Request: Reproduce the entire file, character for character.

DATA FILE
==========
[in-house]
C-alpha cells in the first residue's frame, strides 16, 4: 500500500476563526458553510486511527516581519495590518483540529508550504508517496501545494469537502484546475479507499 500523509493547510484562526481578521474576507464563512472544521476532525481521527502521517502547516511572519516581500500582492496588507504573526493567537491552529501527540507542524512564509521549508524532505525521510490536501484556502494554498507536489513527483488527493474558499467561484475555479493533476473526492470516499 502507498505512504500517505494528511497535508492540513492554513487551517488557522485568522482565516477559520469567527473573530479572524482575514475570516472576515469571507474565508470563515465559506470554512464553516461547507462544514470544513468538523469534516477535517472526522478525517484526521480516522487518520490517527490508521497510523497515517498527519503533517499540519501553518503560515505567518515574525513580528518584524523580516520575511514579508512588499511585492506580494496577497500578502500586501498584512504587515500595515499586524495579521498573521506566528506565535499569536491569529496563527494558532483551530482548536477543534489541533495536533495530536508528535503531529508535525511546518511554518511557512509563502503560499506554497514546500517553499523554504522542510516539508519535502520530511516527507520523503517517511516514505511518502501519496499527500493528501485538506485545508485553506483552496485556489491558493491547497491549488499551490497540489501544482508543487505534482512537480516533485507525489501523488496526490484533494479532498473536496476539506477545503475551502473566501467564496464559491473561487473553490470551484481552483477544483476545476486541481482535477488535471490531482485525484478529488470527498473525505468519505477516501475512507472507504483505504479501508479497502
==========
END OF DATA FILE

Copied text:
[in-house]
C-alpha cells in the first residue's frame, strides 16, 4: 500500500476563526458553510486511527516581519495590518483540529508550504508517496501545494469537502484546475479507499 500523509493547510484562526481578521474576507464563512472544521476532525481521527502521517502547516511572519516581500500582492496588507504573526493567537491552529501527540507542524512564509521549508524532505525521510490536501484556502494554498507536489513527483488527493474558499467561484475555479493533476473526492470516499 502507498505512504500517505494528511497535508492540513492554513487551517488557522485568522482565516477559520469567527473573530479572524482575514475570516472576515469571507474565508470563515465559506470554512464553516461547507462544514470544513468538523469534516477535517472526522478525517484526521480516522487518520490517527490508521497510523497515517498527519503533517499540519501553518503560515505567518515574525513580528518584524523580516520575511514579508512588499511585492506580494496577497500578502500586501498584512504587515500595515499586524495579521498573521506566528506565535499569536491569529496563527494558532483551530482548536477543534489541533495536533495530536508528535503531529508535525511546518511554518511557512509563502503560499506554497514546500517553499523554504522542510516539508519535502520530511516527507520523503517517511516514505511518502501519496499527500493528501485538506485545508485553506483552496485556489491558493491547497491549488499551490497540489501544482508543487505534482512537480516533485507525489501523488496526490484533494479532498473536496476539506477545503475551502473566501467564496464559491473561487473553490470551484481552483477544483476545476486541481482535477488535471490531482485525484478529488470527498473525505468519505477516501475512507472507504483505504479501508479497502